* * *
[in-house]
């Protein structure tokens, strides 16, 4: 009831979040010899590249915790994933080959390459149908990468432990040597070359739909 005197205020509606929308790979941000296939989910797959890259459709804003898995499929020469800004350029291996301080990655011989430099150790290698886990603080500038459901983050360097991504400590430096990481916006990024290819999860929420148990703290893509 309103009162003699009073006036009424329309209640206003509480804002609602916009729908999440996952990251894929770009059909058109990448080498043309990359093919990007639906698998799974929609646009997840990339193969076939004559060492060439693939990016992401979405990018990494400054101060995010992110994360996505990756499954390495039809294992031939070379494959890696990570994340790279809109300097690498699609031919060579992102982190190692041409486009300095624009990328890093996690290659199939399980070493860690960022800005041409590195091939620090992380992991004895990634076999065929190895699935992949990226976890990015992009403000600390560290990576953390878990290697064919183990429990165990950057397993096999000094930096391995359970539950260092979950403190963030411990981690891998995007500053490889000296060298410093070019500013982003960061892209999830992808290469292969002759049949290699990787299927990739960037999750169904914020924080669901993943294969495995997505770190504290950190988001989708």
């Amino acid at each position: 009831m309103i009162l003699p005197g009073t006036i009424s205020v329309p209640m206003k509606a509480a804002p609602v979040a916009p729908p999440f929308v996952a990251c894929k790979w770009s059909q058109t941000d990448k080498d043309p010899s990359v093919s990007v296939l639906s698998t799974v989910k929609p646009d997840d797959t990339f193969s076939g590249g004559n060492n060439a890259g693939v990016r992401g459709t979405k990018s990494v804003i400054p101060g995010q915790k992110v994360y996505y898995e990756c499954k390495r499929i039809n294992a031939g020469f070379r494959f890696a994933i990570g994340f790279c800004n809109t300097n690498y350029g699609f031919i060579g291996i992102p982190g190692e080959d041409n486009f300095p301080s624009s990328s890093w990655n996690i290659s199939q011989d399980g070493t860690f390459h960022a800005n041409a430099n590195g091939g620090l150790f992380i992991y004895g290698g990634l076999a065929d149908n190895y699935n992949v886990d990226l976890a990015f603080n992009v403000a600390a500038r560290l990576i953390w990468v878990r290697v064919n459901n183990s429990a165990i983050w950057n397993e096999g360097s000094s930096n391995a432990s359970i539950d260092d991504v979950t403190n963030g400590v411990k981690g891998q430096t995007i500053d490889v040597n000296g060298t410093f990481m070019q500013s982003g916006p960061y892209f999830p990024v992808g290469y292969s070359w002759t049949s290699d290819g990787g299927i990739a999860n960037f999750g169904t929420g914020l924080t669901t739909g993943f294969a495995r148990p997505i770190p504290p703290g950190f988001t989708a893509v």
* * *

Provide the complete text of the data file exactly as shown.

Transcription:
[in-house]
């Protein structure tokens, strides 16, 4: 009831979040010899590249915790994933080959390459149908990468432990040597070359739909 005197205020509606929308790979941000296939989910797959890259459709804003898995499929020469800004350029291996301080990655011989430099150790290698886990603080500038459901983050360097991504400590430096990481916006990024290819999860929420148990703290893509 309103009162003699009073006036009424329309209640206003509480804002609602916009729908999440996952990251894929770009059909058109990448080498043309990359093919990007639906698998799974929609646009997840990339193969076939004559060492060439693939990016992401979405990018990494400054101060995010992110994360996505990756499954390495039809294992031939070379494959890696990570994340790279809109300097690498699609031919060579992102982190190692041409486009300095624009990328890093996690290659199939399980070493860690960022800005041409590195091939620090992380992991004895990634076999065929190895699935992949990226976890990015992009403000600390560290990576953390878990290697064919183990429990165990950057397993096999000094930096391995359970539950260092979950403190963030411990981690891998995007500053490889000296060298410093070019500013982003960061892209999830992808290469292969002759049949290699990787299927990739960037999750169904914020924080669901993943294969495995997505770190504290950190988001989708």
């Amino acid at each position: 009831m309103i009162l003699p005197g009073t006036i009424s205020v329309p209640m206003k509606a509480a804002p609602v979040a916009p729908p999440f929308v996952a990251c894929k790979w770009s059909q058109t941000d990448k080498d043309p010899s990359v093919s990007v296939l639906s698998t799974v989910k929609p646009d997840d797959t990339f193969s076939g590249g004559n060492n060439a890259g693939v990016r992401g459709t979405k990018s990494v804003i400054p101060g995010q915790k992110v994360y996505y898995e990756c499954k390495r499929i039809n294992a031939g020469f070379r494959f890696a994933i990570g994340f790279c800004n809109t300097n690498y350029g699609f031919i060579g291996i992102p982190g190692e080959d041409n486009f300095p301080s624009s990328s890093w990655n996690i290659s199939q011989d399980g070493t860690f390459h960022a800005n041409a430099n590195g091939g620090l150790f992380i992991y004895g290698g990634l076999a065929d149908n190895y699935n992949v886990d990226l976890a990015f603080n992009v403000a600390a500038r560290l990576i953390w990468v878990r290697v064919n459901n183990s429990a165990i983050w950057n397993e096999g360097s000094s930096n391995a432990s359970i539950d260092d991504v979950t403190n963030g400590v411990k981690g891998q430096t995007i500053d490889v040597n000296g060298t410093f990481m070019q500013s982003g916006p960061y892209f999830p990024v992808g290469y292969s070359w002759t049949s290699d290819g990787g299927i990739a999860n960037f999750g169904t929420g914020l924080t669901t739909g993943f294969a495995r148990p997505i770190p504290p703290g950190f988001t989708a893509v």